The live oaks on Highway 90 are covered in moss. When heading east, you’ll see them. They are enough to make you dizzy.
This is the Panhandle.
In my short life, I’ve seen Trustee’s Garden in Savannah, I’ve eaten fifty-dollar shrimp in Charleston, I’ve touched the Cadillac Hank Williams died in.
But Highway 90 is as Old South as it comes.
These mossy trees carry chiggers that will eat a man alive. But they are magnificent—the trees, not the chiggers.
Off 90, there’s an uneven road that leads to a dirt arena. The Circle D Rodeo Arena sits in the middle of the sticks.
Once, I saw a rodeo here. The place was crawling with Wranglers, Ariats, and Skoal rings.
I watched a kid take a fall that should’ve broken his legs. He shook it off and pranced away like Mary Lou Retton.
Later that night, I saw him limping so bad he could hardly walk. Two men held him upright.
Downtown Marianna is a treat. They have stores, old churches, a stunning post office. A Winn Dixie.
There are mansions with columns. The historic houses aren’t flashy—just inviting. Folks on porches watch traffic.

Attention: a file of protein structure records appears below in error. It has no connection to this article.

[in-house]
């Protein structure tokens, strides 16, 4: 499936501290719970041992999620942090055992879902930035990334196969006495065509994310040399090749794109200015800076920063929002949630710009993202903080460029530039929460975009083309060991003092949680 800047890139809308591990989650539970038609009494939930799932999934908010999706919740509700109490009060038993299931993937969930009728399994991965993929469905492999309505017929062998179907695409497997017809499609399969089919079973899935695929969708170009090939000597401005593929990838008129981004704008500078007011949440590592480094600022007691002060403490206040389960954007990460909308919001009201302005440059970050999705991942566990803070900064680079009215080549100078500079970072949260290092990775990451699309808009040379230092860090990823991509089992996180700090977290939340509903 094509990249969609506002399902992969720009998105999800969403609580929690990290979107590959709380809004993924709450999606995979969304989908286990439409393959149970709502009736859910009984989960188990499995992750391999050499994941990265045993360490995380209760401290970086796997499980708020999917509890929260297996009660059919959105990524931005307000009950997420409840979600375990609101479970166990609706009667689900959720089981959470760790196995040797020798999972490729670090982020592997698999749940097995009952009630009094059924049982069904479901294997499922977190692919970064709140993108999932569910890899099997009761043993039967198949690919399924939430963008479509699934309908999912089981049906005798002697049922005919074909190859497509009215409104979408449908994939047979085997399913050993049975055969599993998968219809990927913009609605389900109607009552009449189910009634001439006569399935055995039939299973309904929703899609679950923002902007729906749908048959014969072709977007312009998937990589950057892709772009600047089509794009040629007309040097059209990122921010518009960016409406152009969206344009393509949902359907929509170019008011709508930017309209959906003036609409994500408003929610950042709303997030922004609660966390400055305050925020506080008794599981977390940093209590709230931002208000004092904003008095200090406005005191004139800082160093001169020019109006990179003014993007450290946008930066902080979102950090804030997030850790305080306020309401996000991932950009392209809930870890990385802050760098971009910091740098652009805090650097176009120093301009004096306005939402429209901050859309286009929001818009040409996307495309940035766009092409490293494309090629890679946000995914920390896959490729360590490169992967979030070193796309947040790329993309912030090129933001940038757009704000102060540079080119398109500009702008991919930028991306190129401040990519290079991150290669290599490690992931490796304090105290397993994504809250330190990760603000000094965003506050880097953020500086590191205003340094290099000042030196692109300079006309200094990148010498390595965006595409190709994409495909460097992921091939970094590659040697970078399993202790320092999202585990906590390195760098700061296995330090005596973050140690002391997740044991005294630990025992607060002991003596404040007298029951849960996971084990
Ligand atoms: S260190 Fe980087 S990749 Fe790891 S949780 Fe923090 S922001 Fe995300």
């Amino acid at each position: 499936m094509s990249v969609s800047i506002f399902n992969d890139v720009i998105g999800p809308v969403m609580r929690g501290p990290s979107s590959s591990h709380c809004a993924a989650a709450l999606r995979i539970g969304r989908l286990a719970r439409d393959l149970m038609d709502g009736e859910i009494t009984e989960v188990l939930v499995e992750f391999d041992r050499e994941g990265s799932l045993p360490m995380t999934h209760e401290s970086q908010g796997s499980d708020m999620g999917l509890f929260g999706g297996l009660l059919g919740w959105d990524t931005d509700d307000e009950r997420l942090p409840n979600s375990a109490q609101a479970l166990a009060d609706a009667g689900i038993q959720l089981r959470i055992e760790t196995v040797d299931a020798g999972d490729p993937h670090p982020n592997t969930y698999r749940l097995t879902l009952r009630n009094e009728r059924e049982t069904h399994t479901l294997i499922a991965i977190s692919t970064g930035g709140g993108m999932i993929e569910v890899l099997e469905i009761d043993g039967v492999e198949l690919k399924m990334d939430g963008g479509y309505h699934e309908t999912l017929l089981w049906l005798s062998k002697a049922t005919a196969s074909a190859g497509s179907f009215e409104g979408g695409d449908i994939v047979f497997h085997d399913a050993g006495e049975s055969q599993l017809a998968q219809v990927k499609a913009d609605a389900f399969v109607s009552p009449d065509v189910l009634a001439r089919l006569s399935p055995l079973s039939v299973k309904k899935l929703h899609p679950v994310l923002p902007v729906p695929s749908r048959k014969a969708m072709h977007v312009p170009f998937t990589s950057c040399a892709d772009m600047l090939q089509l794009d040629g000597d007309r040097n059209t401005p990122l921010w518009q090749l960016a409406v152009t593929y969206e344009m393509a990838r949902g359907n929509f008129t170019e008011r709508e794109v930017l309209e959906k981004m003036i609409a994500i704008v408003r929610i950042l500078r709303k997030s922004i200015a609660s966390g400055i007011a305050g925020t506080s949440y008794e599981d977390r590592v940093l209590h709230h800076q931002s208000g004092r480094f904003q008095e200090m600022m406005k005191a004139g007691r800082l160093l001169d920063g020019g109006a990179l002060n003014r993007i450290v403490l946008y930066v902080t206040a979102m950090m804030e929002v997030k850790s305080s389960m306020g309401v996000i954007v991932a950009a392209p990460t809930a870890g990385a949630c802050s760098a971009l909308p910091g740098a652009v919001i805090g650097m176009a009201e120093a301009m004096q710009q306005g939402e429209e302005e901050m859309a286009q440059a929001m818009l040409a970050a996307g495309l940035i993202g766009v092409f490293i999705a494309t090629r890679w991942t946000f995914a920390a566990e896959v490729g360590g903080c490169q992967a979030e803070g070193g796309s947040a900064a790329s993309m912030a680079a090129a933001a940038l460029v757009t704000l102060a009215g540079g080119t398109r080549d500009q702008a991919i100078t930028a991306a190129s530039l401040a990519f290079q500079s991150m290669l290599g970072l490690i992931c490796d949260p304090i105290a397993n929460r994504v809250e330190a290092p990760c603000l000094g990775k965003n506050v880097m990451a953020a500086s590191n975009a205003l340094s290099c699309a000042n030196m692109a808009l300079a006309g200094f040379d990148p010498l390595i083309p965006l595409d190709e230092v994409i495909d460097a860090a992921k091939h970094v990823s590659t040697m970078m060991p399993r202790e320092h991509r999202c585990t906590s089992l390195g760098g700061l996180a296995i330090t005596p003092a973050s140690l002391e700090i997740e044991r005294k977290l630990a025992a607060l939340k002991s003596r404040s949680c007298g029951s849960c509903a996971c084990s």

One little girl is walking a Labrador on the sidewalk. She doesn’t have an adult with her.
You don’t see that in big cities.
A century ago, a Civil War battle was fought on these streets she walks on.
“Battle of Marianna lasted thirty minutes,” an old man tells me. “An attack on our hometown, Yankees killed and wounded a quarter of our men.”
Confederate Park has a white monument that stands tall. It’s not here to honor war. It’s here to remember farmers, shopkeepers, and anyone who died defending their home.
That’s enough history for one day.
Still, you should know, people here haven’t changed altogether. They will still protect their own with stiff faces.
Just yesterday, there was an incident. A man broke into a local home. He was armed and dangerous.
Jackson County deputies canvassed the area with hounds. They followed his scent through the mossy trees like they were on a coonhunt.
Marianna schools were on lockdown.
One teacher says, “Told my kids, ‘I don’t care if you pee your pants or tee-tee in a tin can, you ain’t leaving this classroom.”
Teachers said silent prayers and kissed foreheads all day. A braver lot of public servants, you will not find.
Deputies didn’t find the man. They think he hopped the train out of town.
He better have.
This area isn’t a place the evening-news reporters like to show you. It’s too sleepy for good ratings. It’s a place where men wear boots to booster club dinners. Where funerals are multi-county events. Where rural grannies still dip snuff.
A place where teachers are two steps away from comic-book heroes. Where average people once died in their streets because these mossy trees were home.
Where old times are not forgotten.
A fella could get used to Jackson County.